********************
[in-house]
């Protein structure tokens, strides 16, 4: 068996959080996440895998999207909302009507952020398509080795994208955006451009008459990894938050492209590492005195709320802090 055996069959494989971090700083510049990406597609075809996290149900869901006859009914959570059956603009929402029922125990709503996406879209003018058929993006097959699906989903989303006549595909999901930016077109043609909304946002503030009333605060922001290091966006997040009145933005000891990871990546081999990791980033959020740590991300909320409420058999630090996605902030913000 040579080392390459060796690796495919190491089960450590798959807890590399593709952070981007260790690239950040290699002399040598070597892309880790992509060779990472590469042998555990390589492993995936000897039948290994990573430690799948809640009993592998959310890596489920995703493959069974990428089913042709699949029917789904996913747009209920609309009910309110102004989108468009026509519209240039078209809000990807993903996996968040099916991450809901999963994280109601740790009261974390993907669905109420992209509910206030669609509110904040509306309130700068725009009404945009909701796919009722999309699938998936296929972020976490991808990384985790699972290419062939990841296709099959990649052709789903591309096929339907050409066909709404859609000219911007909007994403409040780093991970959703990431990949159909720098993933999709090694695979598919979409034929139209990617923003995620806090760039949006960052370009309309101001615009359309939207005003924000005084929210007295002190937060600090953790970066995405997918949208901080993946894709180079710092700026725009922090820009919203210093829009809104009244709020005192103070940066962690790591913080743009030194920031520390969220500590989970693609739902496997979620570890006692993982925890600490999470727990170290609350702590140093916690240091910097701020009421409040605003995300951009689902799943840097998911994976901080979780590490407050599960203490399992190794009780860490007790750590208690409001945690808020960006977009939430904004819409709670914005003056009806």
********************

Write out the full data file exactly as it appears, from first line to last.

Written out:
[in-house]
């Protein structure tokens, strides 16, 4: 068996959080996440895998999207909302009507952020398509080795994208955006451009008459990894938050492209590492005195709320802090 055996069959494989971090700083510049990406597609075809996290149900869901006859009914959570059956603009929402029922125990709503996406879209003018058929993006097959699906989903989303006549595909999901930016077109043609909304946002503030009333605060922001290091966006997040009145933005000891990871990546081999990791980033959020740590991300909320409420058999630090996605902030913000 040579080392390459060796690796495919190491089960450590798959807890590399593709952070981007260790690239950040290699002399040598070597892309880790992509060779990472590469042998555990390589492993995936000897039948290994990573430690799948809640009993592998959310890596489920995703493959069974990428089913042709699949029917789904996913747009209920609309009910309110102004989108468009026509519209240039078209809000990807993903996996968040099916991450809901999963994280109601740790009261974390993907669905109420992209509910206030669609509110904040509306309130700068725009009404945009909701796919009722999309699938998936296929972020976490991808990384985790699972290419062939990841296709099959990649052709789903591309096929339907050409066909709404859609000219911007909007994403409040780093991970959703990431990949159909720098993933999709090694695979598919979409034929139209990617923003995620806090760039949006960052370009309309101001615009359309939207005003924000005084929210007295002190937060600090953790970066995405997918949208901080993946894709180079710092700026725009922090820009919203210093829009809104009244709020005192103070940066962690790591913080743009030194920031520390969220500590989970693609739902496997979620570890006692993982925890600490999470727990170290609350702590140093916690240091910097701020009421409040605003995300951009689902799943840097998911994976901080979780590490407050599960203490399992190794009780860490007790750590208690409001945690808020960006977009939430904004819409709670914005003056009806």